When I had those two bouts in November 2008, they frankly scared me silly and I was very careful to limit caffeine and salt, both of which can trigger attacks. I had gone back to my old coffee-drinking and food salting habits, though, within a few months being attack-free.

The first attack occurred at an otolaryngologist's office while I was waiting for an audiology exam. I'd gone in for an appointment because the ringing in my ears had spiked dramatically in the previous few days, apparently a foreshadowing of the upcoming vertigo. I couldn't move my head without throwing up. They finally called an ambulance and had me taken to a nearby emergency room where I spent about 8 hours alternating between holding my head as still as could be and violent vomiting when I didn't.

Almost two weeks later, on a late Sunday morning, I felt the symptoms coming on again. I got Skip as settled as possible as quickly as possible and went directly to bed. During the 10 hours or so of the attack, I only threw up twice, each time I got up to go to the bathroom.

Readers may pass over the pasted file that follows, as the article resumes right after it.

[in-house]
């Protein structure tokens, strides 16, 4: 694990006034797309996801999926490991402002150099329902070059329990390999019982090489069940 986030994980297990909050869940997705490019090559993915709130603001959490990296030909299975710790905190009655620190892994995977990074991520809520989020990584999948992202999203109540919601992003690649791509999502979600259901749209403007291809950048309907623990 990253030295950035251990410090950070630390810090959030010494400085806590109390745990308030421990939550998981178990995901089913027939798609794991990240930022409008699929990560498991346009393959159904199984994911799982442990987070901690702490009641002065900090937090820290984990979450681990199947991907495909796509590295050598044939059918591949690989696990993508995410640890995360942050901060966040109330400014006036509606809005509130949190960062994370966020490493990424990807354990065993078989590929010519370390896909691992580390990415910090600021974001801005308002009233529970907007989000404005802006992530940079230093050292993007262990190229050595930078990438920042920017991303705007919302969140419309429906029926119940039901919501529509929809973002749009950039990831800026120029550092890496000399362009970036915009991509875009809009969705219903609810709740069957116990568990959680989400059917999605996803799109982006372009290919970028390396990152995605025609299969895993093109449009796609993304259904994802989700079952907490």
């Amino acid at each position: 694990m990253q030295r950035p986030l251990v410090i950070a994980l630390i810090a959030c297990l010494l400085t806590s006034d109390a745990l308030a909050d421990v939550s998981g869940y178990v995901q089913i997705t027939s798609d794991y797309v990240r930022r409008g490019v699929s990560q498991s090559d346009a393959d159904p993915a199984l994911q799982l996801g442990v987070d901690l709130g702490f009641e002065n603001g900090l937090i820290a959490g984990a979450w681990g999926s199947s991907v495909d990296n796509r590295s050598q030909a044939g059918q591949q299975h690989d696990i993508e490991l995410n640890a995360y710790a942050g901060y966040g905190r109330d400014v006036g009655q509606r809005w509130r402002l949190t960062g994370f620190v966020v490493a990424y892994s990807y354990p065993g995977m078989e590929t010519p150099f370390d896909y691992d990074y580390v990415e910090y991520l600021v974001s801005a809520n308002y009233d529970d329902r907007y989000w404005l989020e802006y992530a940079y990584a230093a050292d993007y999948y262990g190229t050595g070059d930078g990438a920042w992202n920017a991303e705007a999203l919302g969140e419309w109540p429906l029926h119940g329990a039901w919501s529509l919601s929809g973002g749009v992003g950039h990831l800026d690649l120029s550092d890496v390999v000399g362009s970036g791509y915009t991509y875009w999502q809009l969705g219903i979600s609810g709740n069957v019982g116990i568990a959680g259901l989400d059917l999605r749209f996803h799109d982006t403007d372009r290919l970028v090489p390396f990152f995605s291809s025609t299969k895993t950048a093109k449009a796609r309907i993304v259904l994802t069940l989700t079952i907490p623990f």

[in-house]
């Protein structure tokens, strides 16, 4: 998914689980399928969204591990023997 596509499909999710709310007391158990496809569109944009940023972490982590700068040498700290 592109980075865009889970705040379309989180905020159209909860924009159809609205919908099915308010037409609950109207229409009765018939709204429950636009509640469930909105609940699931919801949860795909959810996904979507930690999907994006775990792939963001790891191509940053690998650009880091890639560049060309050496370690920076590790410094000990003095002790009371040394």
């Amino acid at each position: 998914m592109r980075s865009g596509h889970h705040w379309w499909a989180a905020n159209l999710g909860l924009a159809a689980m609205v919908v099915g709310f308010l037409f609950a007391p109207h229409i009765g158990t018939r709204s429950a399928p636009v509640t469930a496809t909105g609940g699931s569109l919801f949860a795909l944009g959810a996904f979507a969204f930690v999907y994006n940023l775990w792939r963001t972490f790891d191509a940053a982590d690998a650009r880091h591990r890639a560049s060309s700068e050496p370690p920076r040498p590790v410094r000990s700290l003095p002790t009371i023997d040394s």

While I'm having one of these attacks, I can feel the world slowly spinning. My sense of position is gone and it becomes hard to walk upright. I spend most of the attack lying on my side with my eyes open, staring at a fixed spot. Things slowly rotate around that spot.

Thursday night was different, though. Earlier in the week, I'd been having a bit of mild vertigo, nothing nauseating, just unsettling. Then, on Wednesday, my ears felt plugged up and I thought that was the cause of the mild vertigo. That day, hearing was very difficult yet I was hypersensitive to sound. Whenever I'd go in to help Skip I'd have to make her either turn down or turn off the tv because the sound of it was so annoying. Thursday morning, the pressure was gone and things seemed pretty normal. But in the early evening, the vertigo came on with a bang and I knew I was in for trouble.